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Chuton v. New Jersey State Parole Board

December 11, 2008


On appeal from a Final Decision of the New Jersey State Parole Board.

Per curiam.


Submitted November 18, 2008

Before Judges Wefing and Yannotti.

Michael Chuton, an inmate at the South Woods State Prison, appeals from a final determination of the New Jersey State Parole Board, dated November 1, 2007, which denied his application for parole and established a twenty-month future eligibility term (FET). For the reasons that follow, we affirm.

Chuton is presently serving a five-year sentence, imposed on July 28, 2006, for manufacture, distribution and possession of a controlled dangerous substance (CDS), in violation of N.J.S.A. 2C:35-5a(1). Chuton is also serving a concurrent four-year sentence, imposed on July 8, 2005, for possession of a CDS, in violation of N.J.S.A. 2C:35-10a(1). Chuton became eligible for parole on August 29, 2007. He appeared before an adult panel of the Board on June 8, 2007. The panel denied parole and established a twenty-month FET.

In its notice of decision dated June 8, 2007, the panel found that there is a reasonable expectation that Chuton would violate the conditions of parole if he were released on parole. The panel noted by way of mitigation that Chuton had "average to above average" institutional reports. The panel noted, however, as reasons for denying parole that: Chuton had a prior criminal record; he had opportunities for probation which failed to deter criminal behavior; he had committed new offenses while on probation; he had previously been incarcerated but it had not deterred him from engaging in criminal behavior; he committed a serious institutional infraction, specifically an assault, which had resulted in the loss of commutation time and confinement in administrative segregation; he lacked insight into his criminal conduct; and his substance abuse problem had not been sufficiently addressed. The panel recommended that Chuton participate in substance abuse counseling and institutional programs geared to criminal conduct, and remain infraction free.

Chuton filed an administrative appeal to the full Board. Chuton asserted that the remainder of his sentence should be "revoked" because the federal immigration authorities had issued a detainer. Chuton anticipated that he would be deported because he violated the immigration laws. Chuton said that further incarceration would be a waste of time and money. He stated that his family was "going through tremendous hardship traveling back and forth from Peru to [the] United State[s] to" visit him. He also stated that his marriage was "in jeopardy because of this whole ordeal."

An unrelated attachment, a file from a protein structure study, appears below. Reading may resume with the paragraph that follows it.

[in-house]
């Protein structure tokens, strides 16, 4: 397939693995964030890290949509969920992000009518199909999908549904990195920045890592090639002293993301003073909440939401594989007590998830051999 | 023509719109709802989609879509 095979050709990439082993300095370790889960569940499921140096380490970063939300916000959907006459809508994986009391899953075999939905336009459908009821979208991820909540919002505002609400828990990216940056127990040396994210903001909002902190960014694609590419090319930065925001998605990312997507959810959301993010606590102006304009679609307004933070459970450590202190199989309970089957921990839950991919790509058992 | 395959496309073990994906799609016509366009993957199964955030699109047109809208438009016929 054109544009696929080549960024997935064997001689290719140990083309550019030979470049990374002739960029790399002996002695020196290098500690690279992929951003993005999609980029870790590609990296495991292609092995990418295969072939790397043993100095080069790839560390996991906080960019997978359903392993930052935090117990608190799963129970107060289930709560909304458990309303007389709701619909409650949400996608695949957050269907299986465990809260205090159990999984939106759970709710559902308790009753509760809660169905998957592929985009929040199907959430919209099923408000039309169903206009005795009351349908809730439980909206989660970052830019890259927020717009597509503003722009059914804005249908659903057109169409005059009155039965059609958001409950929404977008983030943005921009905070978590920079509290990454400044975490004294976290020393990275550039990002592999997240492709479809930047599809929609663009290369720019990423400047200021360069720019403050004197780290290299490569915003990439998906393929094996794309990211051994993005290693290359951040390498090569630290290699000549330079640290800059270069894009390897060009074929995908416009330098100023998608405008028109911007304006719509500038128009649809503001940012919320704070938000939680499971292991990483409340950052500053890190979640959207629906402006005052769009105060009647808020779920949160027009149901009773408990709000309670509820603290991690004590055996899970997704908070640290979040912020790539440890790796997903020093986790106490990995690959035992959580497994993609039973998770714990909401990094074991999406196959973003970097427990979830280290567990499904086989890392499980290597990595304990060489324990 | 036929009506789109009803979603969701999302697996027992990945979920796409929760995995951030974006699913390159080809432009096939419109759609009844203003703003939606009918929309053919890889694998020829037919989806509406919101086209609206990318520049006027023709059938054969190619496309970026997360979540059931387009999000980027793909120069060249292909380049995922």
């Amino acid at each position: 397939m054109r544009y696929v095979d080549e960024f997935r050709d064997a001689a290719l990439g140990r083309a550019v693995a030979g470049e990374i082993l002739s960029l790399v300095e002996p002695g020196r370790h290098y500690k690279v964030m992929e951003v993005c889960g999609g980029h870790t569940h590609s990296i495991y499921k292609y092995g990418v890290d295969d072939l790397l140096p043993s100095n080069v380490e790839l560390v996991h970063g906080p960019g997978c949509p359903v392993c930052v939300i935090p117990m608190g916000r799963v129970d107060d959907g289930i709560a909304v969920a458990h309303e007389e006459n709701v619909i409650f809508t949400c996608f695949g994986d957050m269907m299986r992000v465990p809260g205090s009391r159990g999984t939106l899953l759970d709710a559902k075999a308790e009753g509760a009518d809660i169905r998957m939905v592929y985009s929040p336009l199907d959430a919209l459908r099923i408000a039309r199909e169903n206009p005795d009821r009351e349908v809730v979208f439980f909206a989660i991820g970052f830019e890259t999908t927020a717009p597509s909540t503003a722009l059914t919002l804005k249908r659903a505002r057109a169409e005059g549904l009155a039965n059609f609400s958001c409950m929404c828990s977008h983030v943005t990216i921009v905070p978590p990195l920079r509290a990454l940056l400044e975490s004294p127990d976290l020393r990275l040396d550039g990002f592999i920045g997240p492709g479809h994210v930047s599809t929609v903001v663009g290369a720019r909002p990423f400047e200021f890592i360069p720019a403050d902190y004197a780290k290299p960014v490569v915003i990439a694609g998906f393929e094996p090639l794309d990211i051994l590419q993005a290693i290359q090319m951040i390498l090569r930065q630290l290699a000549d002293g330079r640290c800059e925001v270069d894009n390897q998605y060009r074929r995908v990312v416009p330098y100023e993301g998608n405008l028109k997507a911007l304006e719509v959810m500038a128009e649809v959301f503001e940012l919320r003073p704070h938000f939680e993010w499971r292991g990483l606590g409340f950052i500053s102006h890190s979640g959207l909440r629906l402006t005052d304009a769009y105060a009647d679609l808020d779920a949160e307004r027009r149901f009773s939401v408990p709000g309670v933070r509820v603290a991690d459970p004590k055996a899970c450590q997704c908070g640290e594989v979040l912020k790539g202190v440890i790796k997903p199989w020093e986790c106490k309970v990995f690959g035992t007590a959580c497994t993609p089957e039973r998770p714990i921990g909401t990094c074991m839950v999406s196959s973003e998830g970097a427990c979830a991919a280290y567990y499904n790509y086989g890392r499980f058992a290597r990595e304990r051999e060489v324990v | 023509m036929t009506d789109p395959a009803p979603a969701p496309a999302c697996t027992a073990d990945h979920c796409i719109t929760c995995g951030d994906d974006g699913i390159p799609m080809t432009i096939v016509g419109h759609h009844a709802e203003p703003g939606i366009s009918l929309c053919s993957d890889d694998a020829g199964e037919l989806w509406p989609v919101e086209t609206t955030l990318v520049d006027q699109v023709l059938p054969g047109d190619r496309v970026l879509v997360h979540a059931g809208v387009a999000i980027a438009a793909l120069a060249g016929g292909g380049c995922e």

The Board issued a final decision on November 1, 2007. In its decision, the Board stated that the fact that Chuton might be deported was not a sufficient basis to grant parole. The Board said that it had no control over an inmate who has been deported to another country and there remained a concern that such a parolee might commit another offense in that jurisdiction or in the United States if the parolee were to return.

The Board found that the panel had considered all of the relevant information and fully documented and supported its decision to deny parole. The Board stated that the panel's decision "is based upon a reasonable expectation that [Chuton] would violate the conditions of parole if released on parole at this time." The Board affirmed the panel's decision to deny parole and establish a twenty-month FET. This appeal followed.

Chuton argues that the Board erred by relying upon his failure to participate in institutional programs as a reason to deny parole. Chuton says that he did not participate in such programs because of a lack of Spanish-speaking "program operators." In addition, Chuton asserts that a member of the adult panel made an inappropriate statement regarding his "deportation status" during his parole hearing. Chuton further contends that the Board erred by relying upon his refusal to admit that he committed an institutional infraction as a basis for denying parole.

The Supreme Court has recognized that the Board's parole determinations are highly "'individualized discretionary appraisals.'" Trantino v. N.J. State Parole Bd., 166 N.J. 113, 173 (2001) (Trantino VI) (quoting Beckworth v. N.J. State Parole Bd., 62 N.J. 348, 359 (1973)). Indeed, a parole decision "depends on an amalgam of elements, some of which are factual but many of which are purely subjective appraisals by the Board members based upon their experience with the difficult and sensitive task of evaluating the advisability of parole release." Greenholtz v. Inmates of Neb. Penal and Corr. Complex, 442 U.S. 1, 10, 99 S.Ct. 2100, 2105, 60 L.Ed. 2d 668, 677 (1979).

The Board's discretionary authority in the parole process is broad but not unlimited, and the Board's decisions remain subject to judicial review for arbitrariness. Trantino VI, supra, 166 N.J. at 173 (citing Monks v. N.J. State Parole Bd., 58 N.J. 238, 242 (1971)). In reviewing a final decision of the Parole Board, we consider: 1) whether the Board's action is consistent with the applicable law; 2) whether there is substantial credible evidence in the record as a whole to support the Board's findings; and 3) whether in applying the law to the facts, the Board erroneously reached a conclusion that could not have been reasonably made based on the relevant facts. Trantino v. New Jersey State Parole Bd., 154 N.J. 19, 24 (1998) (Trantino IV).

Chuton is presently incarcerated for crimes committed in 2002 and 2004. Therefore, the standard that governs Chuton's application for parole is set forth in N.J.S.A. 30:4-123.53(a), which provides that an inmate shall be released at the time of his parole eligibility unless it is determined by a preponderance of the evidence that "there is a reasonable ...

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